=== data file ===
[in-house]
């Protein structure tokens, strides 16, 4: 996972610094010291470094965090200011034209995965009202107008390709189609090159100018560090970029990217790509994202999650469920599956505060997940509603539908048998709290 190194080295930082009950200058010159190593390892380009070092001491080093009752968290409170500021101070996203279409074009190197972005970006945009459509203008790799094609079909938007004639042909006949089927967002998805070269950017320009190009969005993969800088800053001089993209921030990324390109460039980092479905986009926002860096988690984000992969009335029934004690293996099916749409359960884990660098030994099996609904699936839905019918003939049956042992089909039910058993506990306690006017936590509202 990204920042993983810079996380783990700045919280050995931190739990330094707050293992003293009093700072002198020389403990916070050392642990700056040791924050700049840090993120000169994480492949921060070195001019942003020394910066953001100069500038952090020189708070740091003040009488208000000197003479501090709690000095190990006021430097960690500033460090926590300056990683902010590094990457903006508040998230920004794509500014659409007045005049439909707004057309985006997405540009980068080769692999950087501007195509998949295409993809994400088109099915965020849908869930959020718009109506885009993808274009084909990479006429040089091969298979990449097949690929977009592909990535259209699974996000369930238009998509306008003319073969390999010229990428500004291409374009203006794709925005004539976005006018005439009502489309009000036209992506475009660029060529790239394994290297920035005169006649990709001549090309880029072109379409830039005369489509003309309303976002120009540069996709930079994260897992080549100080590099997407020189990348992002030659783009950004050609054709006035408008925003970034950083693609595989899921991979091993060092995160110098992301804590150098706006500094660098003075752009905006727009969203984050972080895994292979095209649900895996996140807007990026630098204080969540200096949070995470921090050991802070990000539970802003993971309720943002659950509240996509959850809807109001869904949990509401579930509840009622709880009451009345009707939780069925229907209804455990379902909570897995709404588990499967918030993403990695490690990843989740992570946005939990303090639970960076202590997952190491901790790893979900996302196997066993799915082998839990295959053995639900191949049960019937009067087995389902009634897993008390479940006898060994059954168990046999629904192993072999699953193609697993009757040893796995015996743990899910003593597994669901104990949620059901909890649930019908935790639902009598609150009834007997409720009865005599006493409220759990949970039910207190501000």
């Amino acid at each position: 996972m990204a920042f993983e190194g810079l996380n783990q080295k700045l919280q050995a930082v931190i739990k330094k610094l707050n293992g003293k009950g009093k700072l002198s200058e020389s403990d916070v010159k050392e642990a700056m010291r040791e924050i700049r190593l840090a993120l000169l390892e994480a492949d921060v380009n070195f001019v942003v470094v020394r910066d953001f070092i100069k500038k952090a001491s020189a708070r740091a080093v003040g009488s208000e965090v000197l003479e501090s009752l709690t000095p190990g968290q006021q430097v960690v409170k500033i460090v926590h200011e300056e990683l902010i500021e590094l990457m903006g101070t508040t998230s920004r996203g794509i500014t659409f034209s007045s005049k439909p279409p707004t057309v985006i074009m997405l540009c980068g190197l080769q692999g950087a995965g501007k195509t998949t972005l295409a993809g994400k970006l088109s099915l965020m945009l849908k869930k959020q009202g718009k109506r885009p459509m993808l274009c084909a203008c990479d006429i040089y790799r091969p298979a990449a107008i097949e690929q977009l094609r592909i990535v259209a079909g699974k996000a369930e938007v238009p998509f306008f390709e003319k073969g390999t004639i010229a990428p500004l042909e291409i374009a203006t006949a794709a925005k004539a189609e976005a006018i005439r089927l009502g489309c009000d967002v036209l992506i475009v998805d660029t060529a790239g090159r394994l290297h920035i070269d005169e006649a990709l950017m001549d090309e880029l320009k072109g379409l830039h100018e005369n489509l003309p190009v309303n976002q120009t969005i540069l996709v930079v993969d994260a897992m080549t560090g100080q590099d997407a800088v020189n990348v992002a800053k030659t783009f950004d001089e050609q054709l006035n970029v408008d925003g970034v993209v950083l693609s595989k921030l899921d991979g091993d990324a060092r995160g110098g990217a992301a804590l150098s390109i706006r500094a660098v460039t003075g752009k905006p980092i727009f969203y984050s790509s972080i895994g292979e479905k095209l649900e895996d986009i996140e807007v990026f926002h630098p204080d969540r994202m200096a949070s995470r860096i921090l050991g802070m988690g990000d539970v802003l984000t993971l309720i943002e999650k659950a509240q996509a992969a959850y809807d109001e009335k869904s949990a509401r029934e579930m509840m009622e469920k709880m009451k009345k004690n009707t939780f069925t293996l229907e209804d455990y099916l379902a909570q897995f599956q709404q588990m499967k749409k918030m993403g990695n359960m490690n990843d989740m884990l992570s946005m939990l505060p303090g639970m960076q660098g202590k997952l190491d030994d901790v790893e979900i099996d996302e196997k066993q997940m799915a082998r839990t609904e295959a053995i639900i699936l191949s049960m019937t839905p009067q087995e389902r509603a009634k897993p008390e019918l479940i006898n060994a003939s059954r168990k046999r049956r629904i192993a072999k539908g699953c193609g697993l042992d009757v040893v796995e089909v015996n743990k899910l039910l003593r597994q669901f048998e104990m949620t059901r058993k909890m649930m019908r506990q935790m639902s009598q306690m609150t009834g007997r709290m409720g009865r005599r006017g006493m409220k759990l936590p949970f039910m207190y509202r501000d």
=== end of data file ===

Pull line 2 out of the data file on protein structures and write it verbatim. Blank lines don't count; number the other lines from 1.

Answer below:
């Protein structure tokens, strides 16, 4: 996972610094010291470094965090200011034209995965009202107008390709189609090159100018560090970029990217790509994202999650469920599956505060997940509603539908048998709290 190194080295930082009950200058010159190593390892380009070092001491080093009752968290409170500021101070996203279409074009190197972005970006945009459509203008790799094609079909938007004639042909006949089927967002998805070269950017320009190009969005993969800088800053001089993209921030990324390109460039980092479905986009926002860096988690984000992969009335029934004690293996099916749409359960884990660098030994099996609904699936839905019918003939049956042992089909039910058993506990306690006017936590509202 990204920042993983810079996380783990700045919280050995931190739990330094707050293992003293009093700072002198020389403990916070050392642990700056040791924050700049840090993120000169994480492949921060070195001019942003020394910066953001100069500038952090020189708070740091003040009488208000000197003479501090709690000095190990006021430097960690500033460090926590300056990683902010590094990457903006508040998230920004794509500014659409007045005049439909707004057309985006997405540009980068080769692999950087501007195509998949295409993809994400088109099915965020849908869930959020718009109506885009993808274009084909990479006429040089091969298979990449097949690929977009592909990535259209699974996000369930238009998509306008003319073969390999010229990428500004291409374009203006794709925005004539976005006018005439009502489309009000036209992506475009660029060529790239394994290297920035005169006649990709001549090309880029072109379409830039005369489509003309309303976002120009540069996709930079994260897992080549100080590099997407020189990348992002030659783009950004050609054709006035408008925003970034950083693609595989899921991979091993060092995160110098992301804590150098706006500094660098003075752009905006727009969203984050972080895994292979095209649900895996996140807007990026630098204080969540200096949070995470921090050991802070990000539970802003993971309720943002659950509240996509959850809807109001869904949990509401579930509840009622709880009451009345009707939780069925229907209804455990379902909570897995709404588990499967918030993403990695490690990843989740992570946005939990303090639970960076202590997952190491901790790893979900996302196997066993799915082998839990295959053995639900191949049960019937009067087995389902009634897993008390479940006898060994059954168990046999629904192993072999699953193609697993009757040893796995015996743990899910003593597994669901104990949620059901909890649930019908935790639902009598609150009834007997409720009865005599006493409220759990949970039910207190501000």